> Well, this is a difficult theme and one may argue if it's on or off topic
> for the scope of this list. However, if we don't get funded then we won't be
> engaged in our profession. So it is a very essential theme I think.
> If the capacity of existing money sources decrease for whatever reason that
> is, the only reasonable thing to do is to adjust the usage.
> The question is how one would go about. In a heterogenous society where
> different parts of the population have different opinions about what is
> important what is not you are bound do get into heavy debates. On the other
> hand there are some facts to consider.
> Arguing about the most essential and important domains for a society I think
> it's clear that a sustaining food and energy production/distribution is
> vital. Everything else is based on the two. It should be clear that these
> two aspects can only exist if a sufficient number of talented people are
> professionally engaged in science and engineering. The very foundation for
> these disciplines is physics, the fundamental understanding of how a
> substantial part of our nature is shaped. It should be clear that investing
> in education in physics leads to a good and important return of the
> resources spent.
> Thus despite the fact that other, generally more man centered academic
> disciplines are interesting and important as well, there should a rational
> emphasis if funding gets tighter.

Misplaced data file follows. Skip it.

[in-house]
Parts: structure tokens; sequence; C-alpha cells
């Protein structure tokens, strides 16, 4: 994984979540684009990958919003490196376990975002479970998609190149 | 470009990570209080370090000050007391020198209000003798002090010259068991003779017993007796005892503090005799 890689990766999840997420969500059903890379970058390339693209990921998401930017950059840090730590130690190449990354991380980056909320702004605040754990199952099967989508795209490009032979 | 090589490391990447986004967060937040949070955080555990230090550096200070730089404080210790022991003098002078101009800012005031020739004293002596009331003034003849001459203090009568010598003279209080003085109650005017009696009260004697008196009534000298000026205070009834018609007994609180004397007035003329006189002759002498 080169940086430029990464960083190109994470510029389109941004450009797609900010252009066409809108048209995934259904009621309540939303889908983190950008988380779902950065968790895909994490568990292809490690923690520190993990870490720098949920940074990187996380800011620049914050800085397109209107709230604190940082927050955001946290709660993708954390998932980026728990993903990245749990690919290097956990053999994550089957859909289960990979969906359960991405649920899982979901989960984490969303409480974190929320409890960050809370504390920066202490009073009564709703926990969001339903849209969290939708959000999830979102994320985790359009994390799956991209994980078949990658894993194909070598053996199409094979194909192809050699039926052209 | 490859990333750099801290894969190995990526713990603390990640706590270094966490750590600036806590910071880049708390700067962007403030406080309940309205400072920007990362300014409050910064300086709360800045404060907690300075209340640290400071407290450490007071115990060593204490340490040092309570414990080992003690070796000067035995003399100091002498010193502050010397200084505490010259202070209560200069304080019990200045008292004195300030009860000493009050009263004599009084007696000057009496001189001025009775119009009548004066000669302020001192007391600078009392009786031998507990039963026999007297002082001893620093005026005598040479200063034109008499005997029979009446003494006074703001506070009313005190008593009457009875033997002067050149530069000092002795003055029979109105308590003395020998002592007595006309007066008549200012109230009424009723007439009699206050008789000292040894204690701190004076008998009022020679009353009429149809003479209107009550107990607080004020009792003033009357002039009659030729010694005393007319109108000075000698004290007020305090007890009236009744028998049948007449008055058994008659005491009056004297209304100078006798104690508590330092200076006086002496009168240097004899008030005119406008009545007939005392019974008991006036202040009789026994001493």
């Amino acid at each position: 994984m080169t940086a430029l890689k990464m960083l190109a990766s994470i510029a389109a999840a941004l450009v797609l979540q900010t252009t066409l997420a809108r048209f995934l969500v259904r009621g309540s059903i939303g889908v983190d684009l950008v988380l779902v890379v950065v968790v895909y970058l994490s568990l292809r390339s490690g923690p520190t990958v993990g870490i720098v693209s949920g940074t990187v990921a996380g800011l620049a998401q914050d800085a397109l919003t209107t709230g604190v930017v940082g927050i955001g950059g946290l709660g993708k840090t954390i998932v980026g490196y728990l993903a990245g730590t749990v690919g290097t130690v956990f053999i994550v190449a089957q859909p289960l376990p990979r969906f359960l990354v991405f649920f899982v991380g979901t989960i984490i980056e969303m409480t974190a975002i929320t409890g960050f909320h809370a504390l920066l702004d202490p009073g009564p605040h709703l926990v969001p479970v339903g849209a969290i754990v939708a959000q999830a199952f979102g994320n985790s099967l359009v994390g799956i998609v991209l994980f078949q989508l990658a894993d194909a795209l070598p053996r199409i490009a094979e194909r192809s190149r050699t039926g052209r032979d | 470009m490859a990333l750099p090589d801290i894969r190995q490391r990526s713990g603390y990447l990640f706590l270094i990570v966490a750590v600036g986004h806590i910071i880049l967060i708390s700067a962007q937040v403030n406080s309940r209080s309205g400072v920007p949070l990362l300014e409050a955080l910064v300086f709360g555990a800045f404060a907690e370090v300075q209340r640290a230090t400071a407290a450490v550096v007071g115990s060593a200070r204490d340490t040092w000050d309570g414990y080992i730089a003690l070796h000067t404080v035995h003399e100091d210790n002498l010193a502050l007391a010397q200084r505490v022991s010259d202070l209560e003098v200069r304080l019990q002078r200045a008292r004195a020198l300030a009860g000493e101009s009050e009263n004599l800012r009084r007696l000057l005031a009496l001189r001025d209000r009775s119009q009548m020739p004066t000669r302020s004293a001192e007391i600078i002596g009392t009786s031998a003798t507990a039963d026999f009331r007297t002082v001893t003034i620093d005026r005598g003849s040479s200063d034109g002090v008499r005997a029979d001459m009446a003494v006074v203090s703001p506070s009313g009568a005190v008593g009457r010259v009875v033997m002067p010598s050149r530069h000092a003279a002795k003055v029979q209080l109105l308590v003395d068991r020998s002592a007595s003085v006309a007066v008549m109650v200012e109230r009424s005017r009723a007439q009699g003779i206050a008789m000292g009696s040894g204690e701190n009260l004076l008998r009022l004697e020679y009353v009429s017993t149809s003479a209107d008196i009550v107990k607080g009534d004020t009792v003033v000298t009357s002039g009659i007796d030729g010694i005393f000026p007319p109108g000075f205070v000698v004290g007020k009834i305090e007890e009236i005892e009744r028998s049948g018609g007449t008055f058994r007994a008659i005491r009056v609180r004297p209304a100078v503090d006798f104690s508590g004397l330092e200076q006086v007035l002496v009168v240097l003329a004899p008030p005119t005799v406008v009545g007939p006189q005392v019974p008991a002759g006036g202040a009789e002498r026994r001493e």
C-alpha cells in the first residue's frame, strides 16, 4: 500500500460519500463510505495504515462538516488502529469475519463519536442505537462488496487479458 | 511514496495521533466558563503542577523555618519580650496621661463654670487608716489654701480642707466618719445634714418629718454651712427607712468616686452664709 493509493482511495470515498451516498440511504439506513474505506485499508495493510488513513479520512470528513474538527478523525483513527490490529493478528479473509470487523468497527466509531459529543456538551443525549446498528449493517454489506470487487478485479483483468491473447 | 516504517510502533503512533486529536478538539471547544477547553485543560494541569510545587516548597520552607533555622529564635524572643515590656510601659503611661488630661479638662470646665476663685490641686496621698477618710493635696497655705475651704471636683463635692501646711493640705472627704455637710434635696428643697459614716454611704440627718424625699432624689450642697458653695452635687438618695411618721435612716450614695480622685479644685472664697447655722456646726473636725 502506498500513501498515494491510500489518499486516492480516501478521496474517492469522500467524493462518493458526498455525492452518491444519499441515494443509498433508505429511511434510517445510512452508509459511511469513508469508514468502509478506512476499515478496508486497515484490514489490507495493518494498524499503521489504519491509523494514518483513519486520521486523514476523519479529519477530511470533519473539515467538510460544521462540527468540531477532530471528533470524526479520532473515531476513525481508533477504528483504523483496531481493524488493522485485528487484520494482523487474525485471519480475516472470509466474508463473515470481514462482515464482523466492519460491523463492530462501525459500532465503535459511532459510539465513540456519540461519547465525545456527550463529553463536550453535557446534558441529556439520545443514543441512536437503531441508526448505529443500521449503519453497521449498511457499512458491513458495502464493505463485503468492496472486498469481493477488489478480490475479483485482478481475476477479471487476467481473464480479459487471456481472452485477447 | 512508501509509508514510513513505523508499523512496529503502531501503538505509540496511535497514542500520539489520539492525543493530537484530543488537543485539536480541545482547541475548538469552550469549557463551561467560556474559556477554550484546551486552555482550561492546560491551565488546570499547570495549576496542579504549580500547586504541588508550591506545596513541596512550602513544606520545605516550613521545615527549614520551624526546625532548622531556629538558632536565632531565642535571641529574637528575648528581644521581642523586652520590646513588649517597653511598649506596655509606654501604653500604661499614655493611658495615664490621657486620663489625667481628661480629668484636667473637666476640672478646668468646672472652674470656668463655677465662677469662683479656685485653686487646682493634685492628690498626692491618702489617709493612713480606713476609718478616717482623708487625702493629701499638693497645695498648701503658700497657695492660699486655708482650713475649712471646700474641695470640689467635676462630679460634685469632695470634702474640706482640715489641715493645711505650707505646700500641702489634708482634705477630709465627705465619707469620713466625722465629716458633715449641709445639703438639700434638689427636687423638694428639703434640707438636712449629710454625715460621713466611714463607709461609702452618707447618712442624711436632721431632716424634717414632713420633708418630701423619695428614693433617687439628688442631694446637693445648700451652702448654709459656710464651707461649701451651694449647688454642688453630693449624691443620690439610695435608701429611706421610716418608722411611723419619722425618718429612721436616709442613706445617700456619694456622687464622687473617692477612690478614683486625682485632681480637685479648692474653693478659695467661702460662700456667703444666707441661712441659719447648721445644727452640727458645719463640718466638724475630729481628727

> If I would be in charge (OK I am not) of making funding decisions, I would
> begin by questioning certain administrative mechanisms and would aim to
> minimize the associated amount of work to an efficiently functional level.
> In my opinion administration of today also includes all IT-technologies and
> it's my feeling that a lot of resources are waisted in these domains. The
> vast turnover of hard- and software in these areas are usually coupled with
> continuous expenses and expensive personnel resources. I would generally try
> to emphasize on systems which are cleverly designed and which therefore last
> longer because they are easy to setup, operate and maintain.
> For this I decided to use Apple computers exclusively for everting I do in
> my professional domain of physics education. I am able to setup, operate and
> maintain all our computer resources on my own by just spending a little
> fraction of my time on related activities and with marginal help from
> external staff. Also I was able to keep the turnover of hardware on a very
> low level while automatically updating the software gradually in little
> steps to an efficiently functional present state.
> All that said, possibly the most efficient solution will be the one
> presented at the end of this little sketch ;-)
> Have fun
> Urs Lauterburg
> Physics demonstrator
> Physikalisches Institut
> University of Bern
>>In these tough financial times we are being asked for our ideas as to
>>how the University can cut costs or possibly produce additional income.
>>I am beginning to sketch some stuff,
>>but will most likely be unaware of some of the ³bigger ideas² because
>>that has not been where I have worked over the decades.
>>If you would like to share any ideas, they would be most welcome, and I
>>would share them with Dept, Division and University still retaining
>>your name as ³suggestor,² of course.
>>Also, I would be willing to provide links to leaders with whom you
>>could share directly, or you could just google them up.
>>Many thanks, Bill Norwood, U of MD at College Park
From email@example.com Sat Aug 22 23:11:38 2009